After his arrest, the defendant shared a jail cell with Scott Collier. The defendant told Collier that he had killed M.P., and shared details as to what happened on November 3, 2015 that had not been included in news reports. During a second interview with police, the defendant again denied being involved with M.P.'s murder, and denied knowing Papillon, Smith, or Younge. The defendant, Younge, Smith, and Papillon were subsequently indicted for first degree murder and conspiracy to commit murder.

         In December 2015, DNA swabs from the gun, along with buccal swabs from the defendant, Smith, and Younge, were sent to NMS Labs in Pennsylvania. NMS Labs generated DNA data from each swab and sent the machine-generated raw data to another company, Cybergenetics. Cybergenetics initially determined that there was DNA from four or five people on the gun. An expert at Cybergenetics, Mark Perlin, Ph.D., M.D., Ph.D., used a computer technology called TrueAllele to determine whether there was a match between the DNA on the gun and the DNA of Smith, Younge, or the defendant. He concluded that a "match between the gun and [the defendant] was 88.4 trillion times more probable than a coincidental match to an unrelated . . . African American person, " and that there was no support for a positive match between Smith or Younge and the gun.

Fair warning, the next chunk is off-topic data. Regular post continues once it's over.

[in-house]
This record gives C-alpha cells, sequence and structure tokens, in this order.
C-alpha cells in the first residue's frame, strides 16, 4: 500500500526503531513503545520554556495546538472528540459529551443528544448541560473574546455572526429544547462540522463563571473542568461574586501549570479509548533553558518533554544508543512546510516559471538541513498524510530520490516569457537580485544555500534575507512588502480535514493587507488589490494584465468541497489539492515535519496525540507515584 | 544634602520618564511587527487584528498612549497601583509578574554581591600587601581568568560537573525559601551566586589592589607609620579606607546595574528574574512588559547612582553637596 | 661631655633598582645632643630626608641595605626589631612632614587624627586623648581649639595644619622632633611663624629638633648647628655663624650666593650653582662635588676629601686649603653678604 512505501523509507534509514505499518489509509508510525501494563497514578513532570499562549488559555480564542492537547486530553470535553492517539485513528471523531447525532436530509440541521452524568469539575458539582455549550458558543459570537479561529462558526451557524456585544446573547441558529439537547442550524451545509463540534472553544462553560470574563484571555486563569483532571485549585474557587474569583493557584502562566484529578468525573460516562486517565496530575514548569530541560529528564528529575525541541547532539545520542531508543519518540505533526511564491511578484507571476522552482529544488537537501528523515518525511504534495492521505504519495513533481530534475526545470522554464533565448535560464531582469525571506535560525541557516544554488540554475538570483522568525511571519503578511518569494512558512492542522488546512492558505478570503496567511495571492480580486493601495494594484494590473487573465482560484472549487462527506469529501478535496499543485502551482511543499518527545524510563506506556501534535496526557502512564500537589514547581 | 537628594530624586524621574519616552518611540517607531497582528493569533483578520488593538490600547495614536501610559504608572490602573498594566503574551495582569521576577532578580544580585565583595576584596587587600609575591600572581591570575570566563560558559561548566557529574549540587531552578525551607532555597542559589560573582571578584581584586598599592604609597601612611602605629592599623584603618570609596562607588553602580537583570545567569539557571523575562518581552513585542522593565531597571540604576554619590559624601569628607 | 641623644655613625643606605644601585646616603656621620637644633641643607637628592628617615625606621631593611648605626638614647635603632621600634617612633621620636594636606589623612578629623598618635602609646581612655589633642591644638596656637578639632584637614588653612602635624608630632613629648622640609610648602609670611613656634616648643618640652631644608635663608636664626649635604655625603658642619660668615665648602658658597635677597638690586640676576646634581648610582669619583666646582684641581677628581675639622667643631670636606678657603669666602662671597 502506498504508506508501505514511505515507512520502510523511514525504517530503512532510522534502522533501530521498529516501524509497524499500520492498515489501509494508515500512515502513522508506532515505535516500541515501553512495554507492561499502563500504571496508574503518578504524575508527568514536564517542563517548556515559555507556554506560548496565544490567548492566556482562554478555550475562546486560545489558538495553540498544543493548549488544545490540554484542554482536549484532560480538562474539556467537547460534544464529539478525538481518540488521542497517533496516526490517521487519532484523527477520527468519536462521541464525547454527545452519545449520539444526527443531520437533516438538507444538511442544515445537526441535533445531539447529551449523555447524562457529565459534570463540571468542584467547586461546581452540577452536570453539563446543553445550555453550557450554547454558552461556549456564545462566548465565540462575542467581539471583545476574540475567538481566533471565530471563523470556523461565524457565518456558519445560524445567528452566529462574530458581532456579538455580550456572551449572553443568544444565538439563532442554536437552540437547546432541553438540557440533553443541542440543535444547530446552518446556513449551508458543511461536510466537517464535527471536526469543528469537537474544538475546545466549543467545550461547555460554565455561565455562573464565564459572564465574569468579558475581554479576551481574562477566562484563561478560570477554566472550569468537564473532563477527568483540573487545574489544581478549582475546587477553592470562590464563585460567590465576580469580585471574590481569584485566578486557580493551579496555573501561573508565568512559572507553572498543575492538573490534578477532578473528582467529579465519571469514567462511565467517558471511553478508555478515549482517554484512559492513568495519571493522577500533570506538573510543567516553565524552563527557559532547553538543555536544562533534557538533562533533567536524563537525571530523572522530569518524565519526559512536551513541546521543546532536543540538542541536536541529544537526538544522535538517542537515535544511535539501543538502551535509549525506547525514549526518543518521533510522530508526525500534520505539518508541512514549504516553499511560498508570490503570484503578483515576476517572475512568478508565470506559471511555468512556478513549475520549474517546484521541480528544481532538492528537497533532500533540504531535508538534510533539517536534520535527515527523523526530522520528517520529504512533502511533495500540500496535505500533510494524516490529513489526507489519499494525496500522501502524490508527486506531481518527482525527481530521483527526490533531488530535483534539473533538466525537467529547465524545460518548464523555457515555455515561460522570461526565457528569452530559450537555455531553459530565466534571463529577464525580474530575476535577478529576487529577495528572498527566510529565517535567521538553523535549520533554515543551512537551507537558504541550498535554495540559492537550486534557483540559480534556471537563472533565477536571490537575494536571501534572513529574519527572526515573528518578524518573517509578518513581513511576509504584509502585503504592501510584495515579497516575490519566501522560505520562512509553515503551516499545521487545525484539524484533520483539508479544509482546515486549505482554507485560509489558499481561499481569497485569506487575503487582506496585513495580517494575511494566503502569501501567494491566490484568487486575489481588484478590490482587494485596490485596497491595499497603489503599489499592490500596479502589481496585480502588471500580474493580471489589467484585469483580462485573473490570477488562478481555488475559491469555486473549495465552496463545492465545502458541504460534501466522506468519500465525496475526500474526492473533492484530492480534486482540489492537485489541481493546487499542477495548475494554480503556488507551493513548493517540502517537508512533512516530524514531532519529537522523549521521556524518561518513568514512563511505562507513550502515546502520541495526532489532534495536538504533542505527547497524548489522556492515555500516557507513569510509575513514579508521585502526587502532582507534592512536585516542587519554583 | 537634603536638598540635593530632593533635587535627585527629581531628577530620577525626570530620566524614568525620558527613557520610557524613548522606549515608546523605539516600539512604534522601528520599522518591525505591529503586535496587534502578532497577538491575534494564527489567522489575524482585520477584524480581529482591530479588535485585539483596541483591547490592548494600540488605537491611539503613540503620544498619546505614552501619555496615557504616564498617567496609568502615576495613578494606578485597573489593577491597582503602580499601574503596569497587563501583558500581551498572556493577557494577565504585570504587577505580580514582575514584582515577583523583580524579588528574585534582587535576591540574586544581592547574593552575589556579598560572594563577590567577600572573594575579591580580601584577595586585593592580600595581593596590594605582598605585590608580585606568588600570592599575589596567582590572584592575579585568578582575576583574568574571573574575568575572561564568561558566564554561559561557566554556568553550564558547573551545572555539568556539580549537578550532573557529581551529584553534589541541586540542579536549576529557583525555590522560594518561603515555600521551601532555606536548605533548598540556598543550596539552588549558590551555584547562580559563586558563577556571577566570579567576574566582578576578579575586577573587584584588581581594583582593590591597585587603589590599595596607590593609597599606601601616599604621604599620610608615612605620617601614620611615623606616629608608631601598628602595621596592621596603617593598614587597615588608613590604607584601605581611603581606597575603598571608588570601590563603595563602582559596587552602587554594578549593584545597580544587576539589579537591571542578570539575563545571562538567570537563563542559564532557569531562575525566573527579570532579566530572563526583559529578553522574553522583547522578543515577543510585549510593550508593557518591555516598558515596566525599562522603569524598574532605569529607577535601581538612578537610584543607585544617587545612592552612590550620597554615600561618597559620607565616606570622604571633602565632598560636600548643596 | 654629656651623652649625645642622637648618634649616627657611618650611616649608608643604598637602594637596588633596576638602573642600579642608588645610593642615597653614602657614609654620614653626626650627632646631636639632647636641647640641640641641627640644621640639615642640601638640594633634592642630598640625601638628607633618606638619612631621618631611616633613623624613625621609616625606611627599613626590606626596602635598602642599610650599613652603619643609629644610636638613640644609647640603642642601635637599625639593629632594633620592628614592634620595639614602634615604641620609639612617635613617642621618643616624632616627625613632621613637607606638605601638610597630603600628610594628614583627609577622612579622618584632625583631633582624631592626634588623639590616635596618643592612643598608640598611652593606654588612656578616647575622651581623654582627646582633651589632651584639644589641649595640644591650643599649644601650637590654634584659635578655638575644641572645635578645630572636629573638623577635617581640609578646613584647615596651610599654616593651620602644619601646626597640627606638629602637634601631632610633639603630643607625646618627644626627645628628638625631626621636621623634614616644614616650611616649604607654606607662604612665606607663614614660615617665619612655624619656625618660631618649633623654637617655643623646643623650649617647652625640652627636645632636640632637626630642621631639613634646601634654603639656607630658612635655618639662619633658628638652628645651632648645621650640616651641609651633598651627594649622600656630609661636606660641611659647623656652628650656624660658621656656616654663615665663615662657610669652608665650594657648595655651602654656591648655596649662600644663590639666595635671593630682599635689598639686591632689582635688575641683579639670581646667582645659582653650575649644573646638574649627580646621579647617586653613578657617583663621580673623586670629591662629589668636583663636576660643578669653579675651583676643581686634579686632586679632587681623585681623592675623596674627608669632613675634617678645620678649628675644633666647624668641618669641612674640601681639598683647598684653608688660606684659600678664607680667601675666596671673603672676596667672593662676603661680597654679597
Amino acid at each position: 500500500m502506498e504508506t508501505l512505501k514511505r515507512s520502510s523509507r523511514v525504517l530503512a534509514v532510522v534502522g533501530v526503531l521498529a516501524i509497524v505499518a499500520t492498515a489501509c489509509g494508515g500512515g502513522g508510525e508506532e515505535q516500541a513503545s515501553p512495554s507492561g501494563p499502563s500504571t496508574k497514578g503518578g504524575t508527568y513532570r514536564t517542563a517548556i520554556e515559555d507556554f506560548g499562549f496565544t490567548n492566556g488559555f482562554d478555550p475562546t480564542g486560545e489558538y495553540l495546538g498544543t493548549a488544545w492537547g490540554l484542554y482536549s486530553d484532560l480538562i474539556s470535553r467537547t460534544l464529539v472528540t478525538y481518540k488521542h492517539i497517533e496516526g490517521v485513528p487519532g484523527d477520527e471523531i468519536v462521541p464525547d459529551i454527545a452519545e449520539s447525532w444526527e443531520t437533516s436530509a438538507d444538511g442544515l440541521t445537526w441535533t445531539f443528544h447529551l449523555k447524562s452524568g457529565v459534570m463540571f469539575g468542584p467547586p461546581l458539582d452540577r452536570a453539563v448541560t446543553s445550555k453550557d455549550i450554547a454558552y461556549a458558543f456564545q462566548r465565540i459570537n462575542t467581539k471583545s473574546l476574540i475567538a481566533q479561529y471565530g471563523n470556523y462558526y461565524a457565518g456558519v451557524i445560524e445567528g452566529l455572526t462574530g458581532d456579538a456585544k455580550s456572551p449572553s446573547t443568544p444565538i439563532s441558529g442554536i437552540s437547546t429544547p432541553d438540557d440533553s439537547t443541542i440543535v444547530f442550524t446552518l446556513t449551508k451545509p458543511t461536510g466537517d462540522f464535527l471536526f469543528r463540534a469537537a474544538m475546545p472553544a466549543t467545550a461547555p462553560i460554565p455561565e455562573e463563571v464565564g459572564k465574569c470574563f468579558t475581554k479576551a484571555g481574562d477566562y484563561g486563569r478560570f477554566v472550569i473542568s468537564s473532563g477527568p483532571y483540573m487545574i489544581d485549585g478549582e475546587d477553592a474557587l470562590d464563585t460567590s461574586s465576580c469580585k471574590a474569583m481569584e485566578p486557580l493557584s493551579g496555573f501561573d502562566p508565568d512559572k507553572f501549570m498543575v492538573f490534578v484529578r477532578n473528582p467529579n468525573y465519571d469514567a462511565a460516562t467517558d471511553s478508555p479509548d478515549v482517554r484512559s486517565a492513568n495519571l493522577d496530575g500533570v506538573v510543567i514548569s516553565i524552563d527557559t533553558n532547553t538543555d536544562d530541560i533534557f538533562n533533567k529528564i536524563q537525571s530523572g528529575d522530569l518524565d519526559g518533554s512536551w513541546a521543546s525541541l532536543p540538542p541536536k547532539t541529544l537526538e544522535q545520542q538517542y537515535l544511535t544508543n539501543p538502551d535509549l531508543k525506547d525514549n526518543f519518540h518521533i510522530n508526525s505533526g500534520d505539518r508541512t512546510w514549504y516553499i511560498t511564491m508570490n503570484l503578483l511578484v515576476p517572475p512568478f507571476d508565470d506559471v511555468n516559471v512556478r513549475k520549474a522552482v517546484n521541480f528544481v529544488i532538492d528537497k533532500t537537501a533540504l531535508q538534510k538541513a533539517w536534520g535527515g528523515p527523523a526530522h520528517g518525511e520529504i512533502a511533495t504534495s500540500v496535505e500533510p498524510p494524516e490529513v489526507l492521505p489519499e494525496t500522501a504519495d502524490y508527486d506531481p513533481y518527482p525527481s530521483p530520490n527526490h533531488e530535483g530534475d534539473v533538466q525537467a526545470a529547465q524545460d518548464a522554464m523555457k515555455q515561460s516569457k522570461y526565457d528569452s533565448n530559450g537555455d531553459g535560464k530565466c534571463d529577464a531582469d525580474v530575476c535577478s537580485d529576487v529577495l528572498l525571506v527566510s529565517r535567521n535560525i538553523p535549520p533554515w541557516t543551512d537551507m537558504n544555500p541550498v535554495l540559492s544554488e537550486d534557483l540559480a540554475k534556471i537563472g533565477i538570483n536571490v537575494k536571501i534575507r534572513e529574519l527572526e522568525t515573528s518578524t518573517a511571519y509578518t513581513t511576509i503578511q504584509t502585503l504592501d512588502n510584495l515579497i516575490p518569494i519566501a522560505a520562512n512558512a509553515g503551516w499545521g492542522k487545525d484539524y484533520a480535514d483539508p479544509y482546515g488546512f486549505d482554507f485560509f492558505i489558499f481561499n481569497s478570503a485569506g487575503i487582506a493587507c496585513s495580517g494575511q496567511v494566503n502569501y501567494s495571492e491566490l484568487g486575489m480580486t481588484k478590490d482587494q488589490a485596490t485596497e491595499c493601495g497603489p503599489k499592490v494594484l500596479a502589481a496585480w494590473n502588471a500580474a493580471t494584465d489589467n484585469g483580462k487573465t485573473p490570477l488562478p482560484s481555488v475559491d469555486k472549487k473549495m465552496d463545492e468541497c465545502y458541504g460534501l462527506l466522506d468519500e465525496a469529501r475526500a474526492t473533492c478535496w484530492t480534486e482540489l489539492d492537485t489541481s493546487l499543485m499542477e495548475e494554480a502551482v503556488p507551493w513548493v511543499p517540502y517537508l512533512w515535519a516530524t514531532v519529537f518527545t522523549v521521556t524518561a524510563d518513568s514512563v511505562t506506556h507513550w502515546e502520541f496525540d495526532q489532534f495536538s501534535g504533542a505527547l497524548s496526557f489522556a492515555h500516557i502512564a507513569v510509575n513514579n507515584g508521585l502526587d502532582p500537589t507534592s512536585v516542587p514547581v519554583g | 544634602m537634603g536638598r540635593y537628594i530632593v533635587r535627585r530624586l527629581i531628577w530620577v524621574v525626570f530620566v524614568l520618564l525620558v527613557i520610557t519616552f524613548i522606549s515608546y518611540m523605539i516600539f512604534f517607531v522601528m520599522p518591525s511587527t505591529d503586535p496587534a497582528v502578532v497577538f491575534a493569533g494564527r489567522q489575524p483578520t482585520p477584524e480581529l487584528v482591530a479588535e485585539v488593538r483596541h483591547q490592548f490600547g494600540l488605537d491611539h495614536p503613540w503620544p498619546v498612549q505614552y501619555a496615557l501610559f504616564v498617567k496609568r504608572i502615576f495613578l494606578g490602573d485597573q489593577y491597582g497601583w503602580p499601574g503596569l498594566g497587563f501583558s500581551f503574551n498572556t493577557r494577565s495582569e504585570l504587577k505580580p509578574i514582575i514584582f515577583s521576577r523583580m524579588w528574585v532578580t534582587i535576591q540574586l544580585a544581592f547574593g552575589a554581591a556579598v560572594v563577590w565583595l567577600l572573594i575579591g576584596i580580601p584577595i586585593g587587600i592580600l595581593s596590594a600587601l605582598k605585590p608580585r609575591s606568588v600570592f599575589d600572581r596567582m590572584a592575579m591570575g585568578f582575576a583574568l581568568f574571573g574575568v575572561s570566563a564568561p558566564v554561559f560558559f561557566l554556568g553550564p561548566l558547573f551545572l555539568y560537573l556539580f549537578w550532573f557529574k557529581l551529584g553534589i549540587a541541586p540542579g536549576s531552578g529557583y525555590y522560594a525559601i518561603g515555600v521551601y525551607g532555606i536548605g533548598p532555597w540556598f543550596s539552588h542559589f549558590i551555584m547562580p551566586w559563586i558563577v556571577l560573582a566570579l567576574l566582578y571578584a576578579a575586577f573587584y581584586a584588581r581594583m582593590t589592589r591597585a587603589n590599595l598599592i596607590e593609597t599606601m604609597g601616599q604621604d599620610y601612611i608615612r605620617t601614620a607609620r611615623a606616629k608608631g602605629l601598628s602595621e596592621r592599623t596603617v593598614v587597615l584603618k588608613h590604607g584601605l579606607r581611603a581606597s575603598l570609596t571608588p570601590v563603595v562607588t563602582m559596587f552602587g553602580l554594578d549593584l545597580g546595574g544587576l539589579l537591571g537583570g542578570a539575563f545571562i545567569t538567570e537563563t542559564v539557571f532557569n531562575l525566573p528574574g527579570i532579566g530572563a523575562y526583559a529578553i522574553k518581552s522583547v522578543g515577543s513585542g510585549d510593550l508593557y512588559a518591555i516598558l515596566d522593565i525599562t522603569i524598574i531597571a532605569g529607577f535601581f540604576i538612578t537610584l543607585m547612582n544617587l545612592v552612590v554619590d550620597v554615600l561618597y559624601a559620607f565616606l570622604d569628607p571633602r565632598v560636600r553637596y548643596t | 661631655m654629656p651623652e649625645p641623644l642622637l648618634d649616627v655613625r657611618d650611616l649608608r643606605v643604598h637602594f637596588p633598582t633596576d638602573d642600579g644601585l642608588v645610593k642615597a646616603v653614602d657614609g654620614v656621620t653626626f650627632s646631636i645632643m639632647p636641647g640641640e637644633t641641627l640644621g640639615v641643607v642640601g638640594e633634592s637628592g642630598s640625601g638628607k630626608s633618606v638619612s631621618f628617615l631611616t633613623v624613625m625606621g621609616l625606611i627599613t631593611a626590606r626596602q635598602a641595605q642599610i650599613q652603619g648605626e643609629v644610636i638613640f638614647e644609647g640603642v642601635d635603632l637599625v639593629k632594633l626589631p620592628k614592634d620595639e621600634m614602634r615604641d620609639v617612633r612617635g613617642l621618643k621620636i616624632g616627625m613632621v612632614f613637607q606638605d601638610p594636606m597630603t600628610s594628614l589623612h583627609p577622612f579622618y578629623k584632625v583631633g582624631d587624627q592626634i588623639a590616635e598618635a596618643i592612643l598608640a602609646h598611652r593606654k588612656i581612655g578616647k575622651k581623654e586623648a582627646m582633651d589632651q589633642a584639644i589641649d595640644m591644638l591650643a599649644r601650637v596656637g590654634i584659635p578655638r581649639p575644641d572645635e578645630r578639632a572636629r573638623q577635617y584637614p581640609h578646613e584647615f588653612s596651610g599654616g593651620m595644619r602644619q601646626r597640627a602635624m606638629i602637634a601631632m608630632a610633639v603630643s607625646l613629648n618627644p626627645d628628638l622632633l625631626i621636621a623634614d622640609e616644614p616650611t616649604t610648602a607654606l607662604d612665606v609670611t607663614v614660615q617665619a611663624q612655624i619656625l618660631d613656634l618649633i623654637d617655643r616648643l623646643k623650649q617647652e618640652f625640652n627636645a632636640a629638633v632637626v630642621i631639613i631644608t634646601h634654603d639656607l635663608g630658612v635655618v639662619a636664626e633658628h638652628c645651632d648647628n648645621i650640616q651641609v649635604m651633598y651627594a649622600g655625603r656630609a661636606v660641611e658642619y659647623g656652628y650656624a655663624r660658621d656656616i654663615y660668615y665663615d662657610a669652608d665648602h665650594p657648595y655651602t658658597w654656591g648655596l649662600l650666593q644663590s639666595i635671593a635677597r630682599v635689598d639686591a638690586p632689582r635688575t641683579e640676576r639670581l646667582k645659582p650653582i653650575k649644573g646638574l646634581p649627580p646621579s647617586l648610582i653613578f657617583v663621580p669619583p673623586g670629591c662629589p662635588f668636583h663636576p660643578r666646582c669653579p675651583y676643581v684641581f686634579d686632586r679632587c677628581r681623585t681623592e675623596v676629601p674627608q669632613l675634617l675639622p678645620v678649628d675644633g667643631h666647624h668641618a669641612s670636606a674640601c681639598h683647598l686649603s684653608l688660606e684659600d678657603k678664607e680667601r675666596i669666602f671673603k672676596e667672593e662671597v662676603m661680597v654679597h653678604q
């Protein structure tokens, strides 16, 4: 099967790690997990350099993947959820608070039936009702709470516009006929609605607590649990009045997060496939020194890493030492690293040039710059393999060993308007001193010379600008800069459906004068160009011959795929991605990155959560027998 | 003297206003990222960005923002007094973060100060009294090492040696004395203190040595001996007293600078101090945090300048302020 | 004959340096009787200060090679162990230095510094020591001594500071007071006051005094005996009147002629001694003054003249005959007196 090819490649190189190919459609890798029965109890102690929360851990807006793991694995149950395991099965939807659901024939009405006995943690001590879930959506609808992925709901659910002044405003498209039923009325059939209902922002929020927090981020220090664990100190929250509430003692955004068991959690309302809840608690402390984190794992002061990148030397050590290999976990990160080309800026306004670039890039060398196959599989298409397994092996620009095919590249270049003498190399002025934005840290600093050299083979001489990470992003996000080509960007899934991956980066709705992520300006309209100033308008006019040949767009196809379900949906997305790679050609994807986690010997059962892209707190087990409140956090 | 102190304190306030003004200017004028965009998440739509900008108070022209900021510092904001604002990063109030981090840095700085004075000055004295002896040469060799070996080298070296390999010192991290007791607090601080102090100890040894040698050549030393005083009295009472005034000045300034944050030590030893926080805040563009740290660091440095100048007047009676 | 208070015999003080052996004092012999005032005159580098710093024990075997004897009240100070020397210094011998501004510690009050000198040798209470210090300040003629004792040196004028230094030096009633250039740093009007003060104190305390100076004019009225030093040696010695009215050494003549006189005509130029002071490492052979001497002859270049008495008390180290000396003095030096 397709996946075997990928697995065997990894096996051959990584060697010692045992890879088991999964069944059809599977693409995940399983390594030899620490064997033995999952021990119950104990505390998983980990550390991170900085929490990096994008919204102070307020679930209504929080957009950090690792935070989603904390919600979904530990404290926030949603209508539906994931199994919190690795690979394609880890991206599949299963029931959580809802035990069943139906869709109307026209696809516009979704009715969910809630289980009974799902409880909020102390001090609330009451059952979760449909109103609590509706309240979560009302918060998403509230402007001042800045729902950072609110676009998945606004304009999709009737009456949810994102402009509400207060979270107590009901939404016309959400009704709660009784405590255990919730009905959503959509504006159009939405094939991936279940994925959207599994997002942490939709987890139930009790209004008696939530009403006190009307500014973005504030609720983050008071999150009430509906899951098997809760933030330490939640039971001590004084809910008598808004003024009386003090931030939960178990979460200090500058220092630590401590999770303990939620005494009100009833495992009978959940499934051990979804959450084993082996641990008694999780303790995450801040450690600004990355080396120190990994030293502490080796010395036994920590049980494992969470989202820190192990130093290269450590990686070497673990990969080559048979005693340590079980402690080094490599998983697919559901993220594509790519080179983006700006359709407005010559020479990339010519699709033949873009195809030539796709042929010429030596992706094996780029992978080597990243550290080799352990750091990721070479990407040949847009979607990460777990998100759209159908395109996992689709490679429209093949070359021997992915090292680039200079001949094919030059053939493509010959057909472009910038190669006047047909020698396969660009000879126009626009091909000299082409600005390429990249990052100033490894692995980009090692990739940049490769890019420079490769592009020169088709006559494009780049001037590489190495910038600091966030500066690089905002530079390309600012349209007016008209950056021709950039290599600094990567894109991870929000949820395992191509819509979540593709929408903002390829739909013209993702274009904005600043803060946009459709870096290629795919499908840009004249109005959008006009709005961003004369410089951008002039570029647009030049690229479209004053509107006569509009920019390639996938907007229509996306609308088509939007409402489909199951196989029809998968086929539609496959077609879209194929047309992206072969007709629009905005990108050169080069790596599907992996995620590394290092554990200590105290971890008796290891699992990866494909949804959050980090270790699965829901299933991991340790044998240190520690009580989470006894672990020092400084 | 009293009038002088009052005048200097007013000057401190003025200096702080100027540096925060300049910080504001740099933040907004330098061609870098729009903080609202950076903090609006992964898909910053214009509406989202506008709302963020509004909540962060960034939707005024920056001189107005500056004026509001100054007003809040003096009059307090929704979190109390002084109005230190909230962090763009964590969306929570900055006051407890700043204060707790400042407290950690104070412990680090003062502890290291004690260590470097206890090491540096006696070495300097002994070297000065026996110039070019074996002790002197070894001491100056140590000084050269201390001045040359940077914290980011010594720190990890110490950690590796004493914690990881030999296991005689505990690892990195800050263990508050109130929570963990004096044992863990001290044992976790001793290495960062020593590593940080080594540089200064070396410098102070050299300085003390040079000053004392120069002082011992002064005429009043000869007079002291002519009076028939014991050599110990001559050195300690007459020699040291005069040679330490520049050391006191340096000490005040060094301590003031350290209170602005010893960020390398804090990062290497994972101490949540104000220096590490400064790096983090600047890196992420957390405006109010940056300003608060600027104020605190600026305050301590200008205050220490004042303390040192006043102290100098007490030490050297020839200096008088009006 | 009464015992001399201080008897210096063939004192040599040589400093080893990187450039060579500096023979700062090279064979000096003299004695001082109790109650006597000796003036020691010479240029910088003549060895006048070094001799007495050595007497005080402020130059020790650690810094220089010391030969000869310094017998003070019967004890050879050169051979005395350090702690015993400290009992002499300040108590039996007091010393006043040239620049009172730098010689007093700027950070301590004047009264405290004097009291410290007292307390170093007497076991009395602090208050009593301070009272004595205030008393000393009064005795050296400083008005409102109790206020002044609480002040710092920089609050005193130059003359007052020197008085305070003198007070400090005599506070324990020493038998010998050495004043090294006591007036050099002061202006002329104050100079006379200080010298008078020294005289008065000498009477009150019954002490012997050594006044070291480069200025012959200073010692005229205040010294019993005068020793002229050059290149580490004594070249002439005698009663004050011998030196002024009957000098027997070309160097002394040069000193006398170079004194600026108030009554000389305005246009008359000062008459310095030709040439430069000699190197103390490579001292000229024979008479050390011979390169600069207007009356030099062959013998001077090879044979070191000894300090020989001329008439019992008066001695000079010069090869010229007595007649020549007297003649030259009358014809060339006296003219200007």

Prior to the defendant's trial, Smith and Younge reached cooperation agreements with the State pursuant to which they agreed to testify against the defendant. At trial, Younge testified that the defendant "took a stance" and "aimed" before shooting the victim. Smith testified that after the victim was shot and everyone ran away, knocking over trash barrels in the process, he met the defendant, Younge, and Papillon, and the defendant confirmed that he had shot M.P. Papillon did not testify at trial, but statements that he made to his sister on a recorded telephone call from the New Hampshire State Prison were admitted into evidence under the statement against penal interest exception to the hearsay rule. These statements included assertions by Papillon that Younge was not the shooter, and expressions of concern that one of the others involved in the shooting might say that he, Papillon, "sent the guys to go kill [M.P.]." Although the defendant did not testify, statements that he made in a recorded telephone call from jail, including statements that he was at the murder scene at the time of the shooting and that he knew Younge was cooperating with police, were admitted. In addition, Perlin testified during the State's case that, using the TrueAllele computer technology, he was able to determine that there was a match between the DNA found on the gun and the defendant's DNA. The jury convicted the defendant on all charges. This appeal followed.